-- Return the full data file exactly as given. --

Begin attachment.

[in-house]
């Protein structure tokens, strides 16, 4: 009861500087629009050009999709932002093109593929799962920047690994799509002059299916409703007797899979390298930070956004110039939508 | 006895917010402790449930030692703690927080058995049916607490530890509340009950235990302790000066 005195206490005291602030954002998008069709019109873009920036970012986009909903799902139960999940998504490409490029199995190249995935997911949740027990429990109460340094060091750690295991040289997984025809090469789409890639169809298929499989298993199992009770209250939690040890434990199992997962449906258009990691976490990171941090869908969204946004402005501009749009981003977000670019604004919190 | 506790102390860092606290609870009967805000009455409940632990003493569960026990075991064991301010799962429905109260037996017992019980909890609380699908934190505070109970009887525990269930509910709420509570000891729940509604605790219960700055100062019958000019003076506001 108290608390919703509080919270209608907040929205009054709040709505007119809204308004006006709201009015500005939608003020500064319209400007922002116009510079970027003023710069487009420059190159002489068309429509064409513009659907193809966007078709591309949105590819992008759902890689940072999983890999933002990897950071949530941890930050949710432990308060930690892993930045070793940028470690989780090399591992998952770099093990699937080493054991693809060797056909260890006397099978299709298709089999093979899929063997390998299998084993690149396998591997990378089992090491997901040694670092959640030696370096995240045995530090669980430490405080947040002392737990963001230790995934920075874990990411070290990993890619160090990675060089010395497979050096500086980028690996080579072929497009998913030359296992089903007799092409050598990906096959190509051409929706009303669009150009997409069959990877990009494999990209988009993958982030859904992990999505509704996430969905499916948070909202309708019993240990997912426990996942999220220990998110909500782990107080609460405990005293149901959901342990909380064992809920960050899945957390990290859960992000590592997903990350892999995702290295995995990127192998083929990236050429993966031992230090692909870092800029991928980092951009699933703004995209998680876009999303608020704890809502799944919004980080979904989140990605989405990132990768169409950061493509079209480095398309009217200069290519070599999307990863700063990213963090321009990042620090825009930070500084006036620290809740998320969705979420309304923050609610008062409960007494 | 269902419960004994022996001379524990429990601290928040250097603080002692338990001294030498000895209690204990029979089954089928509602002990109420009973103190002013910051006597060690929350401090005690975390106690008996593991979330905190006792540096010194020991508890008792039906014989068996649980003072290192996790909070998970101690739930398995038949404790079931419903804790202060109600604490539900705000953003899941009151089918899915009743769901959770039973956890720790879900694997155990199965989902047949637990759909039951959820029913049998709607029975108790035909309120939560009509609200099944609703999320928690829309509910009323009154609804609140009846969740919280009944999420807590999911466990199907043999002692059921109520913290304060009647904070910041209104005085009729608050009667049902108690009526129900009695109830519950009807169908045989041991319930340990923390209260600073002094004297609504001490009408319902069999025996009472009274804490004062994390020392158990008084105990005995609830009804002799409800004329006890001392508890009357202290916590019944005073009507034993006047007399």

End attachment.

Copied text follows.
[in-house]
């Protein structure tokens, strides 16, 4: 009861500087629009050009999709932002093109593929799962920047690994799509002059299916409703007797899979390298930070956004110039939508 | 006895917010402790449930030692703690927080058995049916607490530890509340009950235990302790000066 005195206490005291602030954002998008069709019109873009920036970012986009909903799902139960999940998504490409490029199995190249995935997911949740027990429990109460340094060091750690295991040289997984025809090469789409890639169809298929499989298993199992009770209250939690040890434990199992997962449906258009990691976490990171941090869908969204946004402005501009749009981003977000670019604004919190 | 506790102390860092606290609870009967805000009455409940632990003493569960026990075991064991301010799962429905109260037996017992019980909890609380699908934190505070109970009887525990269930509910709420509570000891729940509604605790219960700055100062019958000019003076506001 108290608390919703509080919270209608907040929205009054709040709505007119809204308004006006709201009015500005939608003020500064319209400007922002116009510079970027003023710069487009420059190159002489068309429509064409513009659907193809966007078709591309949105590819992008759902890689940072999983890999933002990897950071949530941890930050949710432990308060930690892993930045070793940028470690989780090399591992998952770099093990699937080493054991693809060797056909260890006397099978299709298709089999093979899929063997390998299998084993690149396998591997990378089992090491997901040694670092959640030696370096995240045995530090669980430490405080947040002392737990963001230790995934920075874990990411070290990993890619160090990675060089010395497979050096500086980028690996080579072929497009998913030359296992089903007799092409050598990906096959190509051409929706009303669009150009997409069959990877990009494999990209988009993958982030859904992990999505509704996430969905499916948070909202309708019993240990997912426990996942999220220990998110909500782990107080609460405990005293149901959901342990909380064992809920960050899945957390990290859960992000590592997903990350892999995702290295995995990127192998083929990236050429993966031992230090692909870092800029991928980092951009699933703004995209998680876009999303608020704890809502799944919004980080979904989140990605989405990132990768169409950061493509079209480095398309009217200069290519070599999307990863700063990213963090321009990042620090825009930070500084006036620290809740998320969705979420309304923050609610008062409960007494 | 269902419960004994022996001379524990429990601290928040250097603080002692338990001294030498000895209690204990029979089954089928509602002990109420009973103190002013910051006597060690929350401090005690975390106690008996593991979330905190006792540096010194020991508890008792039906014989068996649980003072290192996790909070998970101690739930398995038949404790079931419903804790202060109600604490539900705000953003899941009151089918899915009743769901959770039973956890720790879900694997155990199965989902047949637990759909039951959820029913049998709607029975108790035909309120939560009509609200099944609703999320928690829309509910009323009154609804609140009846969740919280009944999420807590999911466990199907043999002692059921109520913290304060009647904070910041209104005085009729608050009667049902108690009526129900009695109830519950009807169908045989041991319930340990923390209260600073002094004297609504001490009408319902069999025996009472009274804490004062994390020392158990008084105990005995609830009804002799409800004329006890001392508890009357202290916590019944005073009507034993006047007399």